The government has taken bold action to stop household pollution by making it illegal to burn wet wood or sell certain fuels. In an effort to cut down carbon emissions and improve air quality, the sale of unseasoned wood or high sulphur fuels will be phased out over the next two years. It’s estimated that this will affect some 2.5 million homes and businesses in the UK.

Although individuals and small businesses who rely on wood burners for heat and atmosphere may feel singled out by this legislation, wood burning stoves are the main causes of a pollutant called PM2.5, which has been singled out by the World Health Organisation for its negative effect on the lungs, heart and blood system.

Why are wood burners bad for our health?

Wood and coal burning accounts for 40% of harmful UK levels of background PM2.5, twice as much PM2.5 as comes from road traffic or big industry. Research has shown that toxic PM2.5 can enter the bloodstream and damage the heart and circulatory system.

As well as the health benefits that this legislation will bring, the permitted fuels will be cheaper and more efficient to burn, therefore saving the public money in the long run.

What exactly are the new regulations and when will they come into effect?

Selling bagged traditional house coal and wet wood in units under 2m3 will be phased out by February 2021. At the same time limits will be placed on the sale of manufactured solid fuels for domestic combustion. Only fuels with a low sulphur content and less smoke will be permitted for sale.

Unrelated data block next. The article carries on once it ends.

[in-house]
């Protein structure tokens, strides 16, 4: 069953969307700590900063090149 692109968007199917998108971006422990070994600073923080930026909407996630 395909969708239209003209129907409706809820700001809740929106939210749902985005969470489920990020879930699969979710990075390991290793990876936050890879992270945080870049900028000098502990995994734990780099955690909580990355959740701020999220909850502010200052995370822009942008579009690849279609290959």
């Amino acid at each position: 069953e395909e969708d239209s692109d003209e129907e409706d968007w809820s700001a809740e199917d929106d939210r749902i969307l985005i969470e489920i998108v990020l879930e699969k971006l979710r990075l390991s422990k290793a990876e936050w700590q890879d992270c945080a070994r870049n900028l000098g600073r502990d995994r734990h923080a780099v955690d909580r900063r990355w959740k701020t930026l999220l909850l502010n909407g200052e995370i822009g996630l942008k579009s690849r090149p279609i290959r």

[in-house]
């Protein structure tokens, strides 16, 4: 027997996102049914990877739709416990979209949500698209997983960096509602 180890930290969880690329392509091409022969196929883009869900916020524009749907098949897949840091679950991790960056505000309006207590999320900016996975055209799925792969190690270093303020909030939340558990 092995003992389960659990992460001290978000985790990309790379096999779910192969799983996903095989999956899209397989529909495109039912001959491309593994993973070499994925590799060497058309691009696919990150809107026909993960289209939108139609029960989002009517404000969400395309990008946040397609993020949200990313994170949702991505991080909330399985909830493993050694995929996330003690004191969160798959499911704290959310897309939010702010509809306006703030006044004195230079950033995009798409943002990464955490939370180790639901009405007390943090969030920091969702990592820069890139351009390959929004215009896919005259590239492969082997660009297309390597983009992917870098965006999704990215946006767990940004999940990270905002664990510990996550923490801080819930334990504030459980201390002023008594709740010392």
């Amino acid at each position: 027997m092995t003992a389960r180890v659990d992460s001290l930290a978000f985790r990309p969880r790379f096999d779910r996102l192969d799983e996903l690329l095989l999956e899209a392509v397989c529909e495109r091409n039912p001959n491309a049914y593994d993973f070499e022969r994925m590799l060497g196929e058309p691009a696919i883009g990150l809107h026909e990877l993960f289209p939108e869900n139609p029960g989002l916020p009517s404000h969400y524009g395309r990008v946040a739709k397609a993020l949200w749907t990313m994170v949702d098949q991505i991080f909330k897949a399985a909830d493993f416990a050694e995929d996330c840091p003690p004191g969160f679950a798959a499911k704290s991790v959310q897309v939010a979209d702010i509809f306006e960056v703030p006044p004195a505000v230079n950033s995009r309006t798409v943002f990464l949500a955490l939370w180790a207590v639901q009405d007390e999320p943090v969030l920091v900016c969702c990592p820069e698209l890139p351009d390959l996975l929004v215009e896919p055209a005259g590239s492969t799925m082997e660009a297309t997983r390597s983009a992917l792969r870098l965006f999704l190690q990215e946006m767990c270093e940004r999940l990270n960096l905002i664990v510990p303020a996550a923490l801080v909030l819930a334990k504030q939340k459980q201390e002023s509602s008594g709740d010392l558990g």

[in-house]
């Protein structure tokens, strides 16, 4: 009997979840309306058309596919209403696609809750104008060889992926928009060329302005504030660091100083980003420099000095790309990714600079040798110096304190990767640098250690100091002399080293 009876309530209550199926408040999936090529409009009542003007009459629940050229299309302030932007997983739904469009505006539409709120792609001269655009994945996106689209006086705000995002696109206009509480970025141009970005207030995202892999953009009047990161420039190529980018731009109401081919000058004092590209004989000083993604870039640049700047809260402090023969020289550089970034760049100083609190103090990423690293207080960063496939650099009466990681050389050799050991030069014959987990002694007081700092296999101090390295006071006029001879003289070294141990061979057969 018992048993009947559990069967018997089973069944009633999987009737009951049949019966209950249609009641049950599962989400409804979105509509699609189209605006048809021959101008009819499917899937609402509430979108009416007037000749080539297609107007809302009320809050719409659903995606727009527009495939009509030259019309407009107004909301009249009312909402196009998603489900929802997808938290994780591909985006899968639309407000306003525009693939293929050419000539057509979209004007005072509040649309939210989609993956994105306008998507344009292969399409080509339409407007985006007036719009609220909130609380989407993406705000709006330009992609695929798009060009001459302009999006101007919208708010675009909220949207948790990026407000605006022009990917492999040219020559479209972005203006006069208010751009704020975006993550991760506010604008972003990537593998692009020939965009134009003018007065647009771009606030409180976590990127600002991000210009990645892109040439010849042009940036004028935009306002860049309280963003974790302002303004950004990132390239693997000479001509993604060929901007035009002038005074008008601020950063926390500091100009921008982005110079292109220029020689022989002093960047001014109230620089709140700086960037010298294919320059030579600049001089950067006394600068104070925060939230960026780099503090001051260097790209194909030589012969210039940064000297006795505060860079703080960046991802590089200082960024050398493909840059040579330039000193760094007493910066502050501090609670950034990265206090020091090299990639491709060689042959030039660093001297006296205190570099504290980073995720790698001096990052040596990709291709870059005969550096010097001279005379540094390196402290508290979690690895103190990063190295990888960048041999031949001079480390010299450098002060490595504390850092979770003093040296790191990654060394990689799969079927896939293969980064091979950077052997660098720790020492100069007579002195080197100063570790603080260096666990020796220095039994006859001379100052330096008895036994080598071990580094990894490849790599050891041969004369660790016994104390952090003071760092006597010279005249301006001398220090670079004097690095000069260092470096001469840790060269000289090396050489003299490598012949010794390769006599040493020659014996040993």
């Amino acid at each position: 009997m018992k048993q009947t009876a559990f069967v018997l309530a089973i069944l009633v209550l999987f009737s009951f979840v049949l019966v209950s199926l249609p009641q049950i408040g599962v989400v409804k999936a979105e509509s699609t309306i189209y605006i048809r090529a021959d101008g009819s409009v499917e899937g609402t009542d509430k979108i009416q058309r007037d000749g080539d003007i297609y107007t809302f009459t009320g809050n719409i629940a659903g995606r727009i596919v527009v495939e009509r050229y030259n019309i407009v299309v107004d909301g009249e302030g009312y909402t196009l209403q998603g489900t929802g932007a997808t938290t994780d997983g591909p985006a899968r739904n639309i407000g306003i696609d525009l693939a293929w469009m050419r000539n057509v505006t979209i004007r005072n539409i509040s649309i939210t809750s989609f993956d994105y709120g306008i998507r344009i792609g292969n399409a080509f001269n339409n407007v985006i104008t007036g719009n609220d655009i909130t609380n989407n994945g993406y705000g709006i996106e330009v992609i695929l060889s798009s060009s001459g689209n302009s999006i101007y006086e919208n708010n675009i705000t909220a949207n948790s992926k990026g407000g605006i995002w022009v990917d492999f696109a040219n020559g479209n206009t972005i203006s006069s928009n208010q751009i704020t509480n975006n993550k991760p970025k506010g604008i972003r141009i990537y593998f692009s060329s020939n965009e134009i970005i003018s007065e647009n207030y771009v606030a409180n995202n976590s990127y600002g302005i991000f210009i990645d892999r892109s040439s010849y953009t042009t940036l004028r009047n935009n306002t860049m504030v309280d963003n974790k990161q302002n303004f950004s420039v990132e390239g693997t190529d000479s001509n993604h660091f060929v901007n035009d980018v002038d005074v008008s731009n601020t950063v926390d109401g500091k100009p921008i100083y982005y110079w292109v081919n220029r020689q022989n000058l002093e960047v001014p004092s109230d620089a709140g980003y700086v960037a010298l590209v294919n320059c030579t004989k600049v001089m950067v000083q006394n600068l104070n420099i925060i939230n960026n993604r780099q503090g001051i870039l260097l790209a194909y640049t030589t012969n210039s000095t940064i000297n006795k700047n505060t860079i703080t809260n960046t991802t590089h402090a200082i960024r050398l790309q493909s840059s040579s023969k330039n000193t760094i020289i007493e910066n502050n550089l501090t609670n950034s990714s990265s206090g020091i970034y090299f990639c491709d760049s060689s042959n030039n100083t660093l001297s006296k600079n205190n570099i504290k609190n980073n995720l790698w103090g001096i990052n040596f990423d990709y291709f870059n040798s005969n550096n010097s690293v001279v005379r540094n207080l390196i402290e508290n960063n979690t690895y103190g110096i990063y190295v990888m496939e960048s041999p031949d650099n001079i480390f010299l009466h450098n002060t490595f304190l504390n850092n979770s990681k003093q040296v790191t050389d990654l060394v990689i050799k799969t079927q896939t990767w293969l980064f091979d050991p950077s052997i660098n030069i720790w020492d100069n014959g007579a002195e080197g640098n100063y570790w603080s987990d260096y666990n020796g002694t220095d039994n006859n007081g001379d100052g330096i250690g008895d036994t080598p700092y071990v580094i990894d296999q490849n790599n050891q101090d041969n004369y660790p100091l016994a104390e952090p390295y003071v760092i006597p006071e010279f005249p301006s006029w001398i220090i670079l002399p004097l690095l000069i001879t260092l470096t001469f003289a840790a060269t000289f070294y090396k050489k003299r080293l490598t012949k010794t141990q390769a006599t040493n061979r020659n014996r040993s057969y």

The next steps will be to phase out the sale of loose coal direct to customers via approved coal merchants by February 2023, so that the public can switch to cleaner fuel alternatives. Those alternatives include dry wood and manufactured solid fuels for stoves and open fires at home.

Environment Secretary George Eustice, said: “Cosy open fires and wood-burning stoves are at the heart of many homes up and down the country, but the use of certain fuels means that they are also the biggest source of the most harmful pollutant that is affecting people in the UK. By moving towards the use of cleaner fuels such as dry wood we can all play a part in improving the health of millions of people.”

He continued: “This is the latest step in delivering on the challenge we set ourselves in our world-leading Clean Air Strategy. We will continue to be ambitious and innovative in tackling air pollution from all sources as we work towards our goal to halve the harm to human health from air pollution by 2030.”

Logs and firewood